After being cancelled in the summer of 2020, the 12th edition of Montreal's circus festival, Montreal Complètement Cirque, is back and putting artists from Quebec in the spotlight.
Montreal companies along with ones from Quebec City and beyond have spent the pandemic lockdown honing their skills and inventing new routines.
For many artists, the festival represents the first time they are able to perform in front of live audiences in months.
"All the different performances you'll see, a lot of them were made this year during the pandemic in residency at the TOHU. And now this is the first time all these amazing small performances will be performed for the public," said Ruth Juliet Wikler, the festival's deputy director of programming. The TOHU is a performing arts theater in Montreal.
"The TOHU opened all of its possible spaces. We worked with the National Circus School, we worked with Cirque du Soleil in their studios to create spaces for artists to create new work, even when they couldn't share it with audiences."
Wikler said the festival, which runs from July 8 to 18, features indoor and outdoor shows, along with free performances on St-Denis Street and touring performers who will visit various neighbourhoods across the city.
She said that this year, the festival has developed the space at its main performance space, the TOHU, located on Jarry Street in Saint-Michel.
"We pitched a big tent, we've even set up picnic areas under the trees here," she told CBC's Let's Go. "It's really a circus village."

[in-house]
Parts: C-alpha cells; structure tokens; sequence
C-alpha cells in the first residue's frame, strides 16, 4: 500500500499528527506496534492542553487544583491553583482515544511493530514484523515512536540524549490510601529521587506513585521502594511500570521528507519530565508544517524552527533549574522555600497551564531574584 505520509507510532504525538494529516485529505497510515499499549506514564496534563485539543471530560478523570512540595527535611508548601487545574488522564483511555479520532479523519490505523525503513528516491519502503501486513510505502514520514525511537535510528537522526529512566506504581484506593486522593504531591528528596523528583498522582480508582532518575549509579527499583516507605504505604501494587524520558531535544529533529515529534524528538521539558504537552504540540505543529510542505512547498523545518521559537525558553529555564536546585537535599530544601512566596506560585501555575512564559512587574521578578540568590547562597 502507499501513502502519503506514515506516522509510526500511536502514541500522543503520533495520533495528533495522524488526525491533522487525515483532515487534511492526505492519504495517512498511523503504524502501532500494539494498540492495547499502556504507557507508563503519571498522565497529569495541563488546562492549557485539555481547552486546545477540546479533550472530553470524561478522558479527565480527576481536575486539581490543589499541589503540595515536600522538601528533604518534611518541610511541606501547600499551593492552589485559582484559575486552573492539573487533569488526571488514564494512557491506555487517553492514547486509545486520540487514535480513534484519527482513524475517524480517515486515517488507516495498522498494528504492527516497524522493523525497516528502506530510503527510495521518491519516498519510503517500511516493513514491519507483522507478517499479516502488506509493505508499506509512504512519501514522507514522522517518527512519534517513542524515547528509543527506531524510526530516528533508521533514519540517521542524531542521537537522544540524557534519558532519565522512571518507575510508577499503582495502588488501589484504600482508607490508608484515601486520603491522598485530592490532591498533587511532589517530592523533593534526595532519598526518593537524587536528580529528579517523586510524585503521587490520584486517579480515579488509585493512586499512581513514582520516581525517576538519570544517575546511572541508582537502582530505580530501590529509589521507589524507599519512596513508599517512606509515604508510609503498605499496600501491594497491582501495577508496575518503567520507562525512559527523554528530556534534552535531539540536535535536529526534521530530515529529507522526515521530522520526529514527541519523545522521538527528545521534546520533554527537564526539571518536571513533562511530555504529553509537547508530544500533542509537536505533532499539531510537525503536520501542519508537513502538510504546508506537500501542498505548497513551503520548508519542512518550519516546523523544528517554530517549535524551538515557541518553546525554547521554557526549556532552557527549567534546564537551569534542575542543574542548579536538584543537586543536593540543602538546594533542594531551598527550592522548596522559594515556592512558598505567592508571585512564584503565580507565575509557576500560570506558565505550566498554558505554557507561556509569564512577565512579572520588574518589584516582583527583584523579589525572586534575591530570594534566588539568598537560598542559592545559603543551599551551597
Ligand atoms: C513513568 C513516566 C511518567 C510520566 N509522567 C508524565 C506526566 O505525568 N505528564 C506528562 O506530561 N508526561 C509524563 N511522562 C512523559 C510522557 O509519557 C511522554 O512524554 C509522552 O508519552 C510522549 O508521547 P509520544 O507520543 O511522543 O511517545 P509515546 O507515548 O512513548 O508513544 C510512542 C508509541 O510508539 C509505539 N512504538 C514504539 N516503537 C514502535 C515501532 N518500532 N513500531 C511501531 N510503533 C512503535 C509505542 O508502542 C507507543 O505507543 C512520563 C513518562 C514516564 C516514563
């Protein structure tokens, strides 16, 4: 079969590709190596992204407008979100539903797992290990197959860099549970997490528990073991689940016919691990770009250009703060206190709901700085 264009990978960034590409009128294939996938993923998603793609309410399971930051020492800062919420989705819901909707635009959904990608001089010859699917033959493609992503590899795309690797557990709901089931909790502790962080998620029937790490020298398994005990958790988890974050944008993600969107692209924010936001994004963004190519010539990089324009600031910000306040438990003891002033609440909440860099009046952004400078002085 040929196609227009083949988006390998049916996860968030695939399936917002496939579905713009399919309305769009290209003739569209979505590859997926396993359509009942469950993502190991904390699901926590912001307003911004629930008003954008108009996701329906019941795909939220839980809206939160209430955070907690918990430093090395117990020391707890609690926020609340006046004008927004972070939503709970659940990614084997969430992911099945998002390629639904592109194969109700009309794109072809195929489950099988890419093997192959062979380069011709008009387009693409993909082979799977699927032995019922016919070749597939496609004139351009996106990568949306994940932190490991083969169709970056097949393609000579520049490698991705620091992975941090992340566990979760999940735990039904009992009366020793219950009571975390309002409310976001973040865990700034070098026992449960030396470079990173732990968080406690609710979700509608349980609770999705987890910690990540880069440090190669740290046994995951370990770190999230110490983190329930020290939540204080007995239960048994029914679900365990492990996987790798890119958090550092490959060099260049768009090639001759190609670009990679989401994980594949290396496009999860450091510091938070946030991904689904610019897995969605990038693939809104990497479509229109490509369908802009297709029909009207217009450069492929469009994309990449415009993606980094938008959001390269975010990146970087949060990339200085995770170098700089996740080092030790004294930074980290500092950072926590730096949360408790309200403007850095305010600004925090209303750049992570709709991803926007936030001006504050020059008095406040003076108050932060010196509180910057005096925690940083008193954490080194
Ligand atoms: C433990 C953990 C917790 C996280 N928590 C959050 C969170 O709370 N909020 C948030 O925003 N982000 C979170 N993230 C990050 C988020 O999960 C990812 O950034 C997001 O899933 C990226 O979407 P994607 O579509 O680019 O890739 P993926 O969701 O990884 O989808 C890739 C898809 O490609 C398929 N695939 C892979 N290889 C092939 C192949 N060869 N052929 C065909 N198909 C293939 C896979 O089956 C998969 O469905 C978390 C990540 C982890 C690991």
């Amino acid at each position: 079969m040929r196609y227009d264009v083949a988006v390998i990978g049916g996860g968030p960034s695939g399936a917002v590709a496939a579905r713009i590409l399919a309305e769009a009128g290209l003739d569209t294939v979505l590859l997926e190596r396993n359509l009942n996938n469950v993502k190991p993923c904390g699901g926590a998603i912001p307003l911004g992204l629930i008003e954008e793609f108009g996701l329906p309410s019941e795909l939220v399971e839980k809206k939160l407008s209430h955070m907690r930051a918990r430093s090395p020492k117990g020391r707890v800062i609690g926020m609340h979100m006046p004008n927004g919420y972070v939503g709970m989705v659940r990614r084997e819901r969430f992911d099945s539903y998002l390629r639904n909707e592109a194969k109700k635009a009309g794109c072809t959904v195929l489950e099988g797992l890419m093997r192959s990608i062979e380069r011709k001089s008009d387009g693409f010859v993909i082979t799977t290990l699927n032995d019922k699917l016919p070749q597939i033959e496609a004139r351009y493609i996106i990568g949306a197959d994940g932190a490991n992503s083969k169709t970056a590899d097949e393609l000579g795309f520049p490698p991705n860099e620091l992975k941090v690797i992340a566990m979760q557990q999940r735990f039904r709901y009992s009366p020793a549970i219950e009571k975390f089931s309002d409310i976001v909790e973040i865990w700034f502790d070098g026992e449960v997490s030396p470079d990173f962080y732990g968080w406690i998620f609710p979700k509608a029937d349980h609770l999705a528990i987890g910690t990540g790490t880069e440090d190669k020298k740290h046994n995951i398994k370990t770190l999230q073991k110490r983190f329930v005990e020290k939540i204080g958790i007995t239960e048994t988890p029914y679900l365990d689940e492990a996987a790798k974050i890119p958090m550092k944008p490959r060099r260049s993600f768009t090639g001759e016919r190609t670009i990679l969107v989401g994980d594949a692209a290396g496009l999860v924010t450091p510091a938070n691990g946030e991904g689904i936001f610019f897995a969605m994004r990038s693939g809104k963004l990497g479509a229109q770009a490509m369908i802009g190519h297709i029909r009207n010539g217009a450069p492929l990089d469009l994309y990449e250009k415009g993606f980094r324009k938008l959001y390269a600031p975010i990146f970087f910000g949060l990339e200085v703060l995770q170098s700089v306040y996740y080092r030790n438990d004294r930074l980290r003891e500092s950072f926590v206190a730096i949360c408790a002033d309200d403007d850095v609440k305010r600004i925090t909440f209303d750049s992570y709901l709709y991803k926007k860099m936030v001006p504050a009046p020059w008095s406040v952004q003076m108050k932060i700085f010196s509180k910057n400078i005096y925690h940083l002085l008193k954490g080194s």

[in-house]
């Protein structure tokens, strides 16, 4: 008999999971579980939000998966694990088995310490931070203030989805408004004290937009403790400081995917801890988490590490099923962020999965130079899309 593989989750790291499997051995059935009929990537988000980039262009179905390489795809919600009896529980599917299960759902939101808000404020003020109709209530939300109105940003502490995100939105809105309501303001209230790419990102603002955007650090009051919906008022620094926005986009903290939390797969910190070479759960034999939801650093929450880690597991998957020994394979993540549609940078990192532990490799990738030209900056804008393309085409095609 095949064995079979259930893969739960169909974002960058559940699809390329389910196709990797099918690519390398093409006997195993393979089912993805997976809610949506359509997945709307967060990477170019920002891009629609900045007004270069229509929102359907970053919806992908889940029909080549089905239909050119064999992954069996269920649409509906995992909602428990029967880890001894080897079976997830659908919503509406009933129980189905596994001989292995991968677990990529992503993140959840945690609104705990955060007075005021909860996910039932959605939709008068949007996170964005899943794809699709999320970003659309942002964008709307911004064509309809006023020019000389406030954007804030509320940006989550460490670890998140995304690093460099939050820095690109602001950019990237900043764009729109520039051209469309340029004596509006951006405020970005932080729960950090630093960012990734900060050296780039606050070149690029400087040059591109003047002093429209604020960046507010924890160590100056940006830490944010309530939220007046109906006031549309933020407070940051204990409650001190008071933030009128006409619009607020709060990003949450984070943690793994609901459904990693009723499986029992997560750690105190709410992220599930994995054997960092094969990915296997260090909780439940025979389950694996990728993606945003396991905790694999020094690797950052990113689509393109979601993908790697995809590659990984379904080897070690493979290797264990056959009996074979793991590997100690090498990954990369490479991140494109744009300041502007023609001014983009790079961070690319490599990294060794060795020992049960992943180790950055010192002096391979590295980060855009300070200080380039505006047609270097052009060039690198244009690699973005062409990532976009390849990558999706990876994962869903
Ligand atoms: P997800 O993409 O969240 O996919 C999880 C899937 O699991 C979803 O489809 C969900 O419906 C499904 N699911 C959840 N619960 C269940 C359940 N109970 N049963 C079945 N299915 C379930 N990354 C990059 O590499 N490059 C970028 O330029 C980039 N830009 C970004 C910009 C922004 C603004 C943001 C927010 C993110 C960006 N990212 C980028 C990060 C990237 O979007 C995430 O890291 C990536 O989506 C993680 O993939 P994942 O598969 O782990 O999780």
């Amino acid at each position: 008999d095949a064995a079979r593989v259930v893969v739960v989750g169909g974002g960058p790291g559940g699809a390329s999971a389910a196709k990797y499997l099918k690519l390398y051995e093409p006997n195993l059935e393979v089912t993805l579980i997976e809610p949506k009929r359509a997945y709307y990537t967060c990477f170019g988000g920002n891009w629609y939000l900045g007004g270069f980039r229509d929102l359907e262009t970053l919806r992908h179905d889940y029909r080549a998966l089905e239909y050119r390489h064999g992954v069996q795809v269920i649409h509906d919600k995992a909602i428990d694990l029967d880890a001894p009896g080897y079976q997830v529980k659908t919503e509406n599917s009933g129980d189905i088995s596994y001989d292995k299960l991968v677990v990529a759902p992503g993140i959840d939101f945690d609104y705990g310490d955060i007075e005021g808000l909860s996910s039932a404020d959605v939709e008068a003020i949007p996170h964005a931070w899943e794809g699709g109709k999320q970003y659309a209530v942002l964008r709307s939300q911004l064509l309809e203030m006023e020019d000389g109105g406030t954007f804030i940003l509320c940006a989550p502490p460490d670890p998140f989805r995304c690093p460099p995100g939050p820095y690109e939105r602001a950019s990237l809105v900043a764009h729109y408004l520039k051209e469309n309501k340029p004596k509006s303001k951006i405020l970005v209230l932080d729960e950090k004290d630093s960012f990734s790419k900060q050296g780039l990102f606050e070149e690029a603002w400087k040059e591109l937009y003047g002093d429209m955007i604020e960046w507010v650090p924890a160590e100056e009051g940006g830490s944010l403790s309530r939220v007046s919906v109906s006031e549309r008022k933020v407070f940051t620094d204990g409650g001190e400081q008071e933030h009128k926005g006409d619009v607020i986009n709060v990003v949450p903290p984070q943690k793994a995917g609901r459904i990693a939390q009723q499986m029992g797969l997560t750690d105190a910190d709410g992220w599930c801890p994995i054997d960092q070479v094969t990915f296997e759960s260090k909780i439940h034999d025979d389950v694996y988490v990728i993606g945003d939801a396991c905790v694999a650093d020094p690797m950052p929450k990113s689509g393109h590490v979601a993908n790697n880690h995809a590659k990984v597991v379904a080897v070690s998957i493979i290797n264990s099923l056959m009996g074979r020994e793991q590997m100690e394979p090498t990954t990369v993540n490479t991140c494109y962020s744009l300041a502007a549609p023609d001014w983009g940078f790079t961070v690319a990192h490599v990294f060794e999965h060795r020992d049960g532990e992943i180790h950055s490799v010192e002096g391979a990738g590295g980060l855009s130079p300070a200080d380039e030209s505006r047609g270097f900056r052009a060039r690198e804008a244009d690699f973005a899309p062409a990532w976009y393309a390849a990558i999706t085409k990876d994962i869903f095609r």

Wikler said that companies Throw 2 Catch and Marguerite à bicyclette will be touring around and that there will be live pop-up performances each evening of the festival at the TOHU and the St-Denis Street location between Ontario and de Maisonneuve streets.
The festival's program features a number of secret location, site-specific performances outside in nature, as well as a cabaret show in downtown Montreal at the St. Jax Anglican Cathedral.
Another show, Cabaret Yam!, comes from a circus company Kalabanté Productions based in Saint-Michel. The show features music, dance and acrobatics inspired by West African rhythms.
Wikler says after months of uncertainty and cancelled events, artists are keen to get back in front of a crowd.
"They really live and breathe performance. Audiences give so much energy to performers," she said.
"Particularly for circus, where they work so hard to master these incredibly difficult skills and they really want to put it in front of your and feel your appreciation. And that beautiful exchange can only really happen when we're able to get together physically."
Bruno Gagnon, artistic director of Quebec City-based company FLIP Fabrique, told CBC's All in a Weekend that his team are thrilled to be bringing their show Six Degrees to the festival, after touring it in Quebec last year.
"It's the first real show in six months," he said. "It has been a while, so yes they are very excited."
He said the show had to be adapted to adhere to COVID-19 rules, but the artists involved chose to see it as a positive.
"Once we get a challenge, it becomes an opportunity."
He said that it makes all the hard work worthwhile to bring smiles to audiences after an especially hard year.
"Getting to touch each other and be close and to feel a whole audience that laughs ... the contagious energy when you see a live entertainment show, this is something that we're really looking forward to."
LISTEN | FLIP Fabrique director looks ahead to this year's performance: